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Low Power Design -- Alive and Well at DAC

Comments(0)Filed under: low-power, low power, UPF, CPF, Palladium, Silicon Integration Initiative, Common Power Format, Si2, DAC, OpenLPM, low-power design, IEEE 1801Low power design was undoubtedly one of the themes of DAC this year -- especially at the Cadence booth.

We drew lively interest on the DAC floor with our low power demo station, which was continuously busy especially on the free Monday. We were showing a new demo explaining how advanced low power techniques ("advanced" means the kind of techniques you need a power intent format to describe -- more on this later) tends to introduce two kinds of problems we see people struggle with:

  • How can I get predictability early in the flow to decide which low power techniques will actually meet the power specification?
  • Low power techniques introduce a whole new level of complexity, so how can I implement those techniques and verify that I did them correctly, ensuring no bug escapes?

The demo neatly showed how a comprehensive Cadence solution, in this case highlighting Incisive Enterprise Simulator, RTL Compiler, Conformal Low Power and Encounter Power System, solves these twin issues. The demo sparked lively conversations with a good sample of San Diego and Southern California's rich population of power-aware designers, as well as dedicated travelers from further afield.

Meanwhile, in the suites, I asked the attendees in each low power session how many were already using a power intent format, either UPF (Unified Power Format) or CPF (Common Power Format), as a gauge of who was already using advanced low power techniques. Typically, about half the room would put their hands up. This led to two further trends:

  • On asking those with their hands up how many were using both UPF and CPF, almost all the hands stayed up! Strong confirmation of the need for format interoperability and methodology convergence, which just happened to be one of the subjects on which we presented.
  • For those that didn't put their hands up, I confirmed the trend that many designers not in the traditional mobile applications are realizing that their next designs are likely to need advanced low power techniques anyway, either because they are moving to latest process nodes where leakage is an issue, or because they need to control the thermal profile for cost and reliability reasons, in the face of increasing performance of their devices.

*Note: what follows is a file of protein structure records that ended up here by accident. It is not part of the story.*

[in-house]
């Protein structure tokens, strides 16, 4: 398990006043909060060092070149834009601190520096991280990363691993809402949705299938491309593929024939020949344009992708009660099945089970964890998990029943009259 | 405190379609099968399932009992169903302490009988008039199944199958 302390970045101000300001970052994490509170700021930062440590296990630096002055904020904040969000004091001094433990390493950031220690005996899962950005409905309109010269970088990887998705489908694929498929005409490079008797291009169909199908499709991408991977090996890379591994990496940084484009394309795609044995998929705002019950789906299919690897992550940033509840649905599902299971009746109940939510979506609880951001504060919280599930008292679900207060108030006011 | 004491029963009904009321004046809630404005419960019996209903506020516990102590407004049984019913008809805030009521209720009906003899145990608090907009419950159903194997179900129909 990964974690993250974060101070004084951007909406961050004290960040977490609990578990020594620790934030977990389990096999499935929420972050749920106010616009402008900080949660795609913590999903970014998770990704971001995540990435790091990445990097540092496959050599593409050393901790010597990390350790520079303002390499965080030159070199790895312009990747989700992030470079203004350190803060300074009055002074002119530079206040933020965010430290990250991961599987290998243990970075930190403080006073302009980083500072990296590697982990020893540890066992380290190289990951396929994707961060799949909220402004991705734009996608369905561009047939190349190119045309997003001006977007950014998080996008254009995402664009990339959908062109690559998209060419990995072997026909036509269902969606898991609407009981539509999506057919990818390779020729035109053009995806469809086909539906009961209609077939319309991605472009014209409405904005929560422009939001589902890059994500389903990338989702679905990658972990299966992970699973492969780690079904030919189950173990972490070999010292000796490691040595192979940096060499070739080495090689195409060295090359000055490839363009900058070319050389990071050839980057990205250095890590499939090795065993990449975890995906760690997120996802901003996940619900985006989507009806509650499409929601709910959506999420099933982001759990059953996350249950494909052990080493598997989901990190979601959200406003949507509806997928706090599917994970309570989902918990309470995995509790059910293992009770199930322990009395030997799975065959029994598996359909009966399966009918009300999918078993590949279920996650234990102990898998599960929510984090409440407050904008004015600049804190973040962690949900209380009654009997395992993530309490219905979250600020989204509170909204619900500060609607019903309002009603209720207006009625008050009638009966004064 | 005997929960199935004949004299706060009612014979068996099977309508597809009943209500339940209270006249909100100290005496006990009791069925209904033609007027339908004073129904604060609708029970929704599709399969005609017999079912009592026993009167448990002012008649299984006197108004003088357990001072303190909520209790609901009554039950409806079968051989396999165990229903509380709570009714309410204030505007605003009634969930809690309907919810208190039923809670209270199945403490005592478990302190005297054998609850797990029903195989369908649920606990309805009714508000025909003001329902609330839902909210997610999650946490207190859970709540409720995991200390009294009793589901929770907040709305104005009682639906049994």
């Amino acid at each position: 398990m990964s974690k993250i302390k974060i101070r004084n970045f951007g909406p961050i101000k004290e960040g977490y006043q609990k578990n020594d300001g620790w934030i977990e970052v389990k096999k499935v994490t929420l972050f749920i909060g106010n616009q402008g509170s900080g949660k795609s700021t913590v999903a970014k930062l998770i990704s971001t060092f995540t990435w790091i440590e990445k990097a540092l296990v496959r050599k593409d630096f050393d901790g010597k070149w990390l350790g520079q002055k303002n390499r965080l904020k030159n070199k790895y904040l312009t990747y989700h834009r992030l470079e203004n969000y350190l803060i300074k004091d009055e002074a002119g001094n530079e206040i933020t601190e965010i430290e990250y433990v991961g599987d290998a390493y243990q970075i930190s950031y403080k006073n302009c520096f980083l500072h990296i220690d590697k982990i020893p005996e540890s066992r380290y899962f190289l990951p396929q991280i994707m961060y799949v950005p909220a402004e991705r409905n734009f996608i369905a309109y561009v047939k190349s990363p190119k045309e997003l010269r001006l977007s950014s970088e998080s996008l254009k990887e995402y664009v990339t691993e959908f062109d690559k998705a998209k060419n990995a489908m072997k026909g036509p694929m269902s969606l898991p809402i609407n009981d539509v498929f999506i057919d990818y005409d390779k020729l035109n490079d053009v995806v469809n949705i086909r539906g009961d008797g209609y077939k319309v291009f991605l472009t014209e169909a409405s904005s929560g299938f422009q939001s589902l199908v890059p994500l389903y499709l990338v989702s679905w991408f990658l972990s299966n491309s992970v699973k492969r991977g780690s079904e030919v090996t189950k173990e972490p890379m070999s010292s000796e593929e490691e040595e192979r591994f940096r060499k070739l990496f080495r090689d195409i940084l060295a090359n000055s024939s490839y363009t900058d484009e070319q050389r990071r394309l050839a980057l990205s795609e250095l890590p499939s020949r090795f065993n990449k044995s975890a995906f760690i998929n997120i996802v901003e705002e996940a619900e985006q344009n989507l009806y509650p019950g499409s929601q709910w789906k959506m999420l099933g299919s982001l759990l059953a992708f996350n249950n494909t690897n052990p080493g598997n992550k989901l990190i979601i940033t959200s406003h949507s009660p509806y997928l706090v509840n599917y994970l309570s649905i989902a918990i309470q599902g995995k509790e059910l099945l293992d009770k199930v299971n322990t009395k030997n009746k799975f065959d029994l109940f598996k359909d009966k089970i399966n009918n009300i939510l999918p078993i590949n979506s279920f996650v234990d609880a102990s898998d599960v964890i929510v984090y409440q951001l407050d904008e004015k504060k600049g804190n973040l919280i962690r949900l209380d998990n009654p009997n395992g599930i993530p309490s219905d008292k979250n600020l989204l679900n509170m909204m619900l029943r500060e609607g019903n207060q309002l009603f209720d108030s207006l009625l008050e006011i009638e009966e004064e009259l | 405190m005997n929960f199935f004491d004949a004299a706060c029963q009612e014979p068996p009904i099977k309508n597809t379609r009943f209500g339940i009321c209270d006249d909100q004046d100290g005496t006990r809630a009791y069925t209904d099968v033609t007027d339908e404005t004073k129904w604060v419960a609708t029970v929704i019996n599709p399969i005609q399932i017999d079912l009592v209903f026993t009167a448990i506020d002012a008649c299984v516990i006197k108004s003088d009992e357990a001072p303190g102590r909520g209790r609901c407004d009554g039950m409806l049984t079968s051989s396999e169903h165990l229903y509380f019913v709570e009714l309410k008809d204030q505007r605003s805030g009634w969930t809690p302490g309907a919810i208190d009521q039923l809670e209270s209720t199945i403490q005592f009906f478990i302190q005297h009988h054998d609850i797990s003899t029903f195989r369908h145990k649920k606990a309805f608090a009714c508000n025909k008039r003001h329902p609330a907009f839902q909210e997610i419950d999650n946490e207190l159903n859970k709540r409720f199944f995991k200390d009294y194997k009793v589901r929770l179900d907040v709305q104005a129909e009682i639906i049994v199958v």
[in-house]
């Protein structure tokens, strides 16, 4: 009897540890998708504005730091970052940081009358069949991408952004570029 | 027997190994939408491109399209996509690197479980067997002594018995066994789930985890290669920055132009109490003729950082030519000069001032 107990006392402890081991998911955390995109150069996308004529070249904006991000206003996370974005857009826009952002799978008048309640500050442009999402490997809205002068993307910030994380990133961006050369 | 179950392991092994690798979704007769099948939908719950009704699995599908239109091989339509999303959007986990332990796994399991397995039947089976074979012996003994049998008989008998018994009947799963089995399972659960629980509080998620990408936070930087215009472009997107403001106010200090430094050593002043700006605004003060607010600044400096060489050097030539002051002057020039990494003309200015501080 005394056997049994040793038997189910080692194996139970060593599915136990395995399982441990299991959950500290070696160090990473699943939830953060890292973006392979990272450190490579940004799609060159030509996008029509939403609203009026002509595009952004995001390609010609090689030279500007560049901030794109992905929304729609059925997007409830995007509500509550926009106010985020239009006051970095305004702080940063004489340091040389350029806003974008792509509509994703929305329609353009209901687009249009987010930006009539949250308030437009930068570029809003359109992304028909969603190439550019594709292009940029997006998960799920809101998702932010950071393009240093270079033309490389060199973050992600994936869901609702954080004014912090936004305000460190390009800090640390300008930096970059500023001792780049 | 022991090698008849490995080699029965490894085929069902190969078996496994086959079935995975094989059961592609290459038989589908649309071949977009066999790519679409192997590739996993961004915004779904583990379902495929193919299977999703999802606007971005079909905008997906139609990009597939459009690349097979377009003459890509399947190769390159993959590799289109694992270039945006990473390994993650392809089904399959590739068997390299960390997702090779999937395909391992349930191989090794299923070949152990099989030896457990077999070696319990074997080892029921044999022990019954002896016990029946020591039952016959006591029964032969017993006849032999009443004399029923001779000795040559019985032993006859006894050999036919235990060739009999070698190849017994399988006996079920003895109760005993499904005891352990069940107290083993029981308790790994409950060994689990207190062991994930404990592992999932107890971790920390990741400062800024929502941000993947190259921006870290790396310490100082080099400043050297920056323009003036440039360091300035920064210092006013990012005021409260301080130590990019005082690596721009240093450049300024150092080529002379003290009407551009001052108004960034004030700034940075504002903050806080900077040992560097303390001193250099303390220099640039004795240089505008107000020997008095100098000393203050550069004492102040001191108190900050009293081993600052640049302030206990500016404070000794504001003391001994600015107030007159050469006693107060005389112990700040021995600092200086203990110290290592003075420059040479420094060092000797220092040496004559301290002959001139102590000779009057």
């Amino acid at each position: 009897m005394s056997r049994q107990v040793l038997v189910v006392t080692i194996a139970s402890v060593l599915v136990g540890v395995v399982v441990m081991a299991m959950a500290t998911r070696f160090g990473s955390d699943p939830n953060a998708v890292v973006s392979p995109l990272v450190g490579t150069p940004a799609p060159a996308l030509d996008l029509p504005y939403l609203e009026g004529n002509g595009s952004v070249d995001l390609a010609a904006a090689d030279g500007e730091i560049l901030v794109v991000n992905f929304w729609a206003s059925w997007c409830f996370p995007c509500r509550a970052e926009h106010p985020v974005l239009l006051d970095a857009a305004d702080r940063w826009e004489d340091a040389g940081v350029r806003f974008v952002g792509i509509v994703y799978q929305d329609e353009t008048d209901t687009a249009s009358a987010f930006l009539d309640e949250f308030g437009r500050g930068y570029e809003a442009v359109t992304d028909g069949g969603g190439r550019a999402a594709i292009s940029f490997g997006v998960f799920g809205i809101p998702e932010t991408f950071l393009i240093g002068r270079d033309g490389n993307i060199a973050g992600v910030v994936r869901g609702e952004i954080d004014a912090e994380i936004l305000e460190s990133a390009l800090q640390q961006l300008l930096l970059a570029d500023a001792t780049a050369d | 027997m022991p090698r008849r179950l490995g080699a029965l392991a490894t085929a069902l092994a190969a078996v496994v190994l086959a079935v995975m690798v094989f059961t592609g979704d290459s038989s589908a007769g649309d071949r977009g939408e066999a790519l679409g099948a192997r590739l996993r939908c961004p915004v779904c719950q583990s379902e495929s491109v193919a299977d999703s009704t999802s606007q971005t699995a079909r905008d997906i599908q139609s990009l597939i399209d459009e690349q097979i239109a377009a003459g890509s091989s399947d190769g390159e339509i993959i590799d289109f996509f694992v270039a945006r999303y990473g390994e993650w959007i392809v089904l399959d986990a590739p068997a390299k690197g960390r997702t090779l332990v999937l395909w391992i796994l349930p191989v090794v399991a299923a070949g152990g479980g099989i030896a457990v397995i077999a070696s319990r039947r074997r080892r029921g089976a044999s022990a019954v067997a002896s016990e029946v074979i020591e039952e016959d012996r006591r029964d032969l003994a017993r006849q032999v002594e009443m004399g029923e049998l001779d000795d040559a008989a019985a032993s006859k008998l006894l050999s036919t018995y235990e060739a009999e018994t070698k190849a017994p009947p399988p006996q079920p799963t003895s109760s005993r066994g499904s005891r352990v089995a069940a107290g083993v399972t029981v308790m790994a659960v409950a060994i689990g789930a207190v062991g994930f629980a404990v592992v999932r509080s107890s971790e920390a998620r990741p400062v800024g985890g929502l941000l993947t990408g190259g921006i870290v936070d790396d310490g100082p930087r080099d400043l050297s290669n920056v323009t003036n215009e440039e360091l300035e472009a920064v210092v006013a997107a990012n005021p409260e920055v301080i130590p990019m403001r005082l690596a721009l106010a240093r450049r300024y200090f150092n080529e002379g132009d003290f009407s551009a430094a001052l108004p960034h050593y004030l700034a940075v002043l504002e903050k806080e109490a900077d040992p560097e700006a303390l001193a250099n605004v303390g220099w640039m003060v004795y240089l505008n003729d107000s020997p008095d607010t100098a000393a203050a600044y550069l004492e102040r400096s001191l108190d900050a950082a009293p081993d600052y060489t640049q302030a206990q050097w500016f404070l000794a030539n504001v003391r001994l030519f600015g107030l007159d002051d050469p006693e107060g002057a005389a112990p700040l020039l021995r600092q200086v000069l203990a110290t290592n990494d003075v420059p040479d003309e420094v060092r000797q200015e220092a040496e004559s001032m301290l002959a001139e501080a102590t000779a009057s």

In the Cadence Theater on Tuesday, one low-power related presentation drew great interest - Sorin Dobre of Qualcomm presented his thoughts on power formats entitled "Power Intent Methodology Convergence: A Case Study of Hierarchical Flow". Sorin is one of the engineers who would raise his hand to using both CPF and UPF, and his presentation described the need for methodology convergence for power intent formats, and especially the need to extend IEEE 1801 (UPF 2.0) with CPF's hierarchy capabilities. Which is quite fitting, since one week earlier, Si2 announced the contribution of relevant parts of the CPF specification to IEEE 1801 with a view to achieve exactly that.

On Wednesday, the final day for the exhibition floor, with the agreement of Texas Instruments India, I presented a paper in the Cadence Theater on their behalf, first presented at CDNLive! India, detailing the work of Rakesh Hariharan, Prabhu Bhairi, and Nithin Maiya, in using Palladium to speed up RTL power-aware verification by up to 1000x. That also drew a sizable, engaged crowd.

In these busy three days, San Diego lived up to its reputation as a hot-bed of advanced low power design. In forthcoming blogs, look for further explanation of the need for, and issues with, methodology convergence as we drive that issue forward with the standards groups.

Pete Hardee

 

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